There isn’t a parent who loses a child in a school shooting who doesn’t know
how badly it hurts.

We are a nation of traumatized survivors.

Can we stop the abuse, accept that it happened, and heal?

As I emerge from the ‘freeze,’ I can return to the blog.

Loyal Americans placed their lives and reputations on the line to warn us that we are under attack and on our own; we don’t have to be Agents of Shield to learn a few basic principles of psychological warfare.

People are hurting in different ways, and we’ve had a rough five months.

I hope everyone is coping and staying as healthy as possible.

I look forward to catching up with your blogs.

I also look forward to hearing about how you’re coping.

Update May 23: The focus of Art by Rob Goldstein for the next 164 days is pro-democracy essays and art and articles from advocacy groups like #DemCast.

Screenshot_2020-05-23 Flip The Senate 2020 - DemCast
Graphic by Cris Palomino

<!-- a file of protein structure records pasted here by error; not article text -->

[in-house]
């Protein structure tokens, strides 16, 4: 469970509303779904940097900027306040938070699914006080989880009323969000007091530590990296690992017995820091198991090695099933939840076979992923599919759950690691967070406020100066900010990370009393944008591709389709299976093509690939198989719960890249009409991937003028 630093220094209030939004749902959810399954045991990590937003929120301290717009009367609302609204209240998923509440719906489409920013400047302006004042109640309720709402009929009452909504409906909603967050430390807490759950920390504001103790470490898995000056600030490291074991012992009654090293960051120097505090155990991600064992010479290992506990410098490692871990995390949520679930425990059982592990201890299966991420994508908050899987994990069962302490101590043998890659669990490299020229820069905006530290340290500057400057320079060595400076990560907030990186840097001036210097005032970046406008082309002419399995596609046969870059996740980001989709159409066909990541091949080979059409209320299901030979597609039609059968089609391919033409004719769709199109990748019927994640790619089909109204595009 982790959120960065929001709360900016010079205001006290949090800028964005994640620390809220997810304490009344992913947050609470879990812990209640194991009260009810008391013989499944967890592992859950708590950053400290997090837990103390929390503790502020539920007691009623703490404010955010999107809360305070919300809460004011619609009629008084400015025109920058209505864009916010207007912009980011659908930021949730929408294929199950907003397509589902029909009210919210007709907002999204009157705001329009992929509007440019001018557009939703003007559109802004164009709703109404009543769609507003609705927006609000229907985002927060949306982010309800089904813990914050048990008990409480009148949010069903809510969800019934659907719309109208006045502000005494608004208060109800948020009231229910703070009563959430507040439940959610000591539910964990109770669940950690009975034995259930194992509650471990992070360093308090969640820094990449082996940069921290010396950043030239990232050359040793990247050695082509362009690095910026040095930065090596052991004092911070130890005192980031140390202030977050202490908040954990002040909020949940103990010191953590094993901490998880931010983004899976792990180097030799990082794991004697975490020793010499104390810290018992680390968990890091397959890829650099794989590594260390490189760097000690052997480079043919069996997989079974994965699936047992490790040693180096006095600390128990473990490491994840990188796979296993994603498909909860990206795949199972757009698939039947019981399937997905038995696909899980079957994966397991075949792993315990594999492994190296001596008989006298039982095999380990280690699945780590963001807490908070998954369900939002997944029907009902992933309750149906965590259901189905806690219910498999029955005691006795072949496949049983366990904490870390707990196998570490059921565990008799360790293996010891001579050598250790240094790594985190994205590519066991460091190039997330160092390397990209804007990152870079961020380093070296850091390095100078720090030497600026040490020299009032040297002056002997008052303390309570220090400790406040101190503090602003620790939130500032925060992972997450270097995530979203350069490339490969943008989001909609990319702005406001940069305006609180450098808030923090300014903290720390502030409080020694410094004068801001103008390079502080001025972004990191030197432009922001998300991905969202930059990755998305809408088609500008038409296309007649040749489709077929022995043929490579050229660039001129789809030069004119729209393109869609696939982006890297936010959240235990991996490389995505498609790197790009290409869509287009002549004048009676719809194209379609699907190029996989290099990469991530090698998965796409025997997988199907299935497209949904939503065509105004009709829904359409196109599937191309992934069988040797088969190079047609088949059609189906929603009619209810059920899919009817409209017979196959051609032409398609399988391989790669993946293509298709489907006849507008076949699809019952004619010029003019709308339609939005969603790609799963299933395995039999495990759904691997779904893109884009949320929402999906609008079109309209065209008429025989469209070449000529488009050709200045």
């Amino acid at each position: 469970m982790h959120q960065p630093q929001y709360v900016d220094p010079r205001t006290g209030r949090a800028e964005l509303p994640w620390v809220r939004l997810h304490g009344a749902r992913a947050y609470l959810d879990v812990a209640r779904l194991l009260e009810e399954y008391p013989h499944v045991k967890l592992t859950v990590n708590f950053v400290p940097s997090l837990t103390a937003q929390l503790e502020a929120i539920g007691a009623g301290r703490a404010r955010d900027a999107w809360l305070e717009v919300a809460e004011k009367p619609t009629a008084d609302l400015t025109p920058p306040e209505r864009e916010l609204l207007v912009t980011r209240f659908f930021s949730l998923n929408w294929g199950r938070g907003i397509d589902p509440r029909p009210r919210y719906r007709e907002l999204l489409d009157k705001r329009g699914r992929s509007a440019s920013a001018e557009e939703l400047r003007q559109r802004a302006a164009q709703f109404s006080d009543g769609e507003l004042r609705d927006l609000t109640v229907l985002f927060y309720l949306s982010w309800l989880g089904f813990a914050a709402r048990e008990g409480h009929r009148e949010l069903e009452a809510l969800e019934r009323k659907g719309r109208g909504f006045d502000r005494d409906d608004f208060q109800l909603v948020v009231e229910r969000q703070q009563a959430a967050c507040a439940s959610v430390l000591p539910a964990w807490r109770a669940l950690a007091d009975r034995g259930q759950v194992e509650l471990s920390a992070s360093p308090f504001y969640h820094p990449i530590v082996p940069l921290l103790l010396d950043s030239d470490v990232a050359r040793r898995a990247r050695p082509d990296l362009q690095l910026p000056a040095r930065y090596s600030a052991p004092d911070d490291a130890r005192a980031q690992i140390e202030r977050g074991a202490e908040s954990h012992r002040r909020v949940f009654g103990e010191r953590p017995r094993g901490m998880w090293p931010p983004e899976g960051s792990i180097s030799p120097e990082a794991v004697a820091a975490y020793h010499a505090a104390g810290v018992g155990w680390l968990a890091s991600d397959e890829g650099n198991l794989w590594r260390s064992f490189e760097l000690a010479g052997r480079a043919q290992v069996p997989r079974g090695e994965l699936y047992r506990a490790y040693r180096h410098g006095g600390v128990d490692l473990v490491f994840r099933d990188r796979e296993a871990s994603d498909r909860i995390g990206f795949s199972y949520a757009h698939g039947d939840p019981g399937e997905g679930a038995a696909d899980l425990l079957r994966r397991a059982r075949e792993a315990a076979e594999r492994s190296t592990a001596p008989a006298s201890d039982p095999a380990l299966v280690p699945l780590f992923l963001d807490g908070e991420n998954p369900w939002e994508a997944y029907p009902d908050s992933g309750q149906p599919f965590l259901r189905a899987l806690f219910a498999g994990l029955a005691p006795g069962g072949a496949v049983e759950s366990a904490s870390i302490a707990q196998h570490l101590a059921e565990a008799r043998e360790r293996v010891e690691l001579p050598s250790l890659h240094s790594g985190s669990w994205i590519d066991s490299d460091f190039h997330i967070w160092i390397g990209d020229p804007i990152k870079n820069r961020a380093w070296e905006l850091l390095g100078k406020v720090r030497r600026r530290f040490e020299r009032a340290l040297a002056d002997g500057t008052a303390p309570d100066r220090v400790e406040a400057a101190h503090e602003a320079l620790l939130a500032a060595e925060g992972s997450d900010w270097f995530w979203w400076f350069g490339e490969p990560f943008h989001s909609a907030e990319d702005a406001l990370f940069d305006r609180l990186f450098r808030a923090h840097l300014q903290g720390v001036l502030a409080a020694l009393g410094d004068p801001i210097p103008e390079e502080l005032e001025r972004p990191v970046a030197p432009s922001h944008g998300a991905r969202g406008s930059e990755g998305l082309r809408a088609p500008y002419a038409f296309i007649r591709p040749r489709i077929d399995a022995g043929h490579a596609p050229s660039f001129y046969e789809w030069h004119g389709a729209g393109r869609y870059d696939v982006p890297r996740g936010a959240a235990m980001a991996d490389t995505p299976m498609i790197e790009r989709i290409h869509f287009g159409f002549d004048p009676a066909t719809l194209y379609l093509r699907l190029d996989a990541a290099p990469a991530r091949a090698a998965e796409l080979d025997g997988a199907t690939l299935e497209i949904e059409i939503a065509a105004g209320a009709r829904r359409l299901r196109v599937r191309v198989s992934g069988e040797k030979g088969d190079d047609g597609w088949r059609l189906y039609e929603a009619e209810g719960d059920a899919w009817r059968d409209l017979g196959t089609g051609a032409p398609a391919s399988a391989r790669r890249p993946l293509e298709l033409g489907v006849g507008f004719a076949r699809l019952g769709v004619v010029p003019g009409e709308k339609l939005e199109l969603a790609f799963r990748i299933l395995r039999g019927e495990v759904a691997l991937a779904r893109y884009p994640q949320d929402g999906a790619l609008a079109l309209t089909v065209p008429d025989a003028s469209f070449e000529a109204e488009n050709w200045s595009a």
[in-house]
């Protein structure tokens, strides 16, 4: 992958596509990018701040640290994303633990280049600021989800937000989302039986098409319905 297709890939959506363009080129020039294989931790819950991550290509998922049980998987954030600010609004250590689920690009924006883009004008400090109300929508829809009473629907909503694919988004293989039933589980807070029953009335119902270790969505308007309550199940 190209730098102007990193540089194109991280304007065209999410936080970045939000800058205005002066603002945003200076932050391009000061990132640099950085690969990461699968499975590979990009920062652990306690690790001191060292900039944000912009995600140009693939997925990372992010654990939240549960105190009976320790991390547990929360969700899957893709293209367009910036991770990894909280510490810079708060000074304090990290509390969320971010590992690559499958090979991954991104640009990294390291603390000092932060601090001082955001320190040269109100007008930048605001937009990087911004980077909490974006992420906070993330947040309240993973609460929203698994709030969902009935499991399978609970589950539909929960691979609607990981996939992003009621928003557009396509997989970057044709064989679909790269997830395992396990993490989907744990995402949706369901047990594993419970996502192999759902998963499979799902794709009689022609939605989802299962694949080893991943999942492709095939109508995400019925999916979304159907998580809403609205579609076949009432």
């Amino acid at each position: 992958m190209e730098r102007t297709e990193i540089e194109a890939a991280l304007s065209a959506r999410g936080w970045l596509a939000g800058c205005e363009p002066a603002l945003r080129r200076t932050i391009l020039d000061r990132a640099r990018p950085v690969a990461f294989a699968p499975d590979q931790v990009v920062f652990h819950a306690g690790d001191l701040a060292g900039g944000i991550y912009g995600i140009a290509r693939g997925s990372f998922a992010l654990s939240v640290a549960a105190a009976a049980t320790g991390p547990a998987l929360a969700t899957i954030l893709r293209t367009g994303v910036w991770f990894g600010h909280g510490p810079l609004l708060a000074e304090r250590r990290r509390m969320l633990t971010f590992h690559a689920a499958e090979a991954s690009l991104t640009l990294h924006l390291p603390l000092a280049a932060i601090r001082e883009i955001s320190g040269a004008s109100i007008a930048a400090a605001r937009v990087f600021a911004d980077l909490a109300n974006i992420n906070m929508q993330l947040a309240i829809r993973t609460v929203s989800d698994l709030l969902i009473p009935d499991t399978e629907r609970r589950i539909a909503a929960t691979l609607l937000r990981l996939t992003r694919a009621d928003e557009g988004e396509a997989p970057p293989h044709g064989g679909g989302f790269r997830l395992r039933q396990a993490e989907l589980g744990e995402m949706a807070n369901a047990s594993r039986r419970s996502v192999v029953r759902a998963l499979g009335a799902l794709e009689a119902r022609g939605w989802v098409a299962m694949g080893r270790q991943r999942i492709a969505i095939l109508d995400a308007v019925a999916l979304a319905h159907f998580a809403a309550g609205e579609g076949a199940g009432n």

Screenshot_2020-05-23 Opinion America’s True Covid Toll Already Exceeds 100,000

You can also find this post on #DemCast

(c) Rob Goldstein, May 21, 2020

This post is dedicated to my friend Scott Bader, who reminded me of why I write.  Thanks, Scott

DID: The ACE Study

A new and profoundly important paradigm for understanding overwhelming emotional pain has emerged over the last few years, with the potential to change the way we conceptualize human suffering across the whole spectrum of mental health difficulties. It is an evidence-based synthesis of findings from trauma studies, attachment theory and neuroscience, which offers new hope for recovery. It also presents a powerful challenge to the biomedical model of psychiatry in that it is based on scientific evidence that substantiates and attests to what many individuals with first-hand experience of mental health problems have always known — that the bad things that happen to you can drive you mad.

A New Paradigm for Understanding Severe Mental Distress